ABSTRACT :: Local governments are beginning to require new, privately constructed and funded buildings to be “green” buildings. Instead of creating their own, locally-derived definitions of green buildings, many municipalities are adopting an existing private standard created by members of the building industry: LEED (Leadership in Energy and Environmental Design). This Article explains and assesses the privately promulgated LEED standards. It argues that the translation of LEED standards, which were intended to be voluntary, into law raises several theoretical and practical problems. Specifically, private green building ordinances that rely on LEED do not ensure a reduction in the negative local environmental impacts of buildings, nor do they provide any assurance that those standards were created through a legitimate process. The Article concludes by offering an alternative approach, suggesting that municipalities should instead enact green building ordinances that have been promulgated by public governmental bodies, rather than private, industry-based organizations, and done so locally, taking into account specific local building-related and environmental concerns.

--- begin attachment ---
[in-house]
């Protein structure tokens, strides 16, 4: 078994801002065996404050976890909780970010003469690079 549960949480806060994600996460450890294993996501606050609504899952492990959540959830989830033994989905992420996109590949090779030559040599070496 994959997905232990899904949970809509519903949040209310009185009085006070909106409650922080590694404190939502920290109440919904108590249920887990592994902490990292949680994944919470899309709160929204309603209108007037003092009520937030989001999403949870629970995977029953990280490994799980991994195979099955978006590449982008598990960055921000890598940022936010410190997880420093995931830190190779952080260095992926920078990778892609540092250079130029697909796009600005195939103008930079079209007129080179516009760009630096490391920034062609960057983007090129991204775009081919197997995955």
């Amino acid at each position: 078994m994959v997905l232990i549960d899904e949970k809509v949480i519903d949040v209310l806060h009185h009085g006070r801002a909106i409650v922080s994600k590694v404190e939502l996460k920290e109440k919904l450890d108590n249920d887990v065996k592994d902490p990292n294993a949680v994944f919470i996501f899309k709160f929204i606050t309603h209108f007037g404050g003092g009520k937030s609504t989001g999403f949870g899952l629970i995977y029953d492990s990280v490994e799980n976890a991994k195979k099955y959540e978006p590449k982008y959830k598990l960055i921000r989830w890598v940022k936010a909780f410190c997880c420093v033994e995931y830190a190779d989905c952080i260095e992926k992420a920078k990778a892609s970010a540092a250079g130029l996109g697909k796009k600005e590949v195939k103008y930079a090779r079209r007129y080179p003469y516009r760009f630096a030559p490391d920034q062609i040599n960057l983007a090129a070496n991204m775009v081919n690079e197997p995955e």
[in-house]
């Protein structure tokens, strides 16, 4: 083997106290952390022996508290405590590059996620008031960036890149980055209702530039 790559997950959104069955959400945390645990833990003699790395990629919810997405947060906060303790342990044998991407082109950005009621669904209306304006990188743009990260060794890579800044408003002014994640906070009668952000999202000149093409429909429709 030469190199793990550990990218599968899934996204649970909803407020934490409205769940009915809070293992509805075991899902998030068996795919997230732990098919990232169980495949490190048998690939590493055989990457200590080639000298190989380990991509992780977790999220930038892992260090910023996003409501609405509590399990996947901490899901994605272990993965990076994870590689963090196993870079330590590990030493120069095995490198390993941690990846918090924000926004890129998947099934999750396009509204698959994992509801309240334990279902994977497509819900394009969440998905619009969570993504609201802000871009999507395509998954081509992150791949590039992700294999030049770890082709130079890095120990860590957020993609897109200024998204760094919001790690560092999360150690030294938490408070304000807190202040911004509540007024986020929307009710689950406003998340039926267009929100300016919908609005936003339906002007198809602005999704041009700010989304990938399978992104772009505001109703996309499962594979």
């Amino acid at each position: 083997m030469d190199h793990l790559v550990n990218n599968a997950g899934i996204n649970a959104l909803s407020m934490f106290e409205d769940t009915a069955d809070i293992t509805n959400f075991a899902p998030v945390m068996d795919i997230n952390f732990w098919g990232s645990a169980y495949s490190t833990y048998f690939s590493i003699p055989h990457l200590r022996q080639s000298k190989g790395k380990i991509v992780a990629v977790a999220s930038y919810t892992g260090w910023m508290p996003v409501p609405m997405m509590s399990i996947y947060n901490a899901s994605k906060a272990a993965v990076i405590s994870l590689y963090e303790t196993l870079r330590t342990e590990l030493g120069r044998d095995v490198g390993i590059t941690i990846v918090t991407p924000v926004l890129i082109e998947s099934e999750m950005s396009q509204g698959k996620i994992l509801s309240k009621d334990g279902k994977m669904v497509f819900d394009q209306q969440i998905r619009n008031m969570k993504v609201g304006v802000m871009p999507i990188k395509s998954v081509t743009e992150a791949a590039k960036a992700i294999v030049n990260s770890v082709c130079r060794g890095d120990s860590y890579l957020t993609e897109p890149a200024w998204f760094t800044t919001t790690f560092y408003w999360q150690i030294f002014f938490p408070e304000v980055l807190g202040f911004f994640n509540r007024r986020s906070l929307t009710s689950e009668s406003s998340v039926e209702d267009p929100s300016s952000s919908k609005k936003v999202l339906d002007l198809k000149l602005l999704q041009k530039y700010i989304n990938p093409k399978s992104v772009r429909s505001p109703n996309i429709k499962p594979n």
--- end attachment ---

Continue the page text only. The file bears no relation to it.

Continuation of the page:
March 2015, Vol. 67, No. 2
Albert W. Alschuler, Limiting Political Contributions After McCutcheon, Citizens United, and SpeechNow
Alafair S. Burke, Consent Searches and Fourth Amendment Reasonableness
Jeffrey A. Lefstin, Inventive Application: A History
Onnig H. Dombalagian, Principles for Publicness
Kristen M. Blankley, Impact Preemption: A New Theory of Federal Arbitration Act Preemption
Alan Devlin, Antitrust Limits on Targeted Patent Aggregation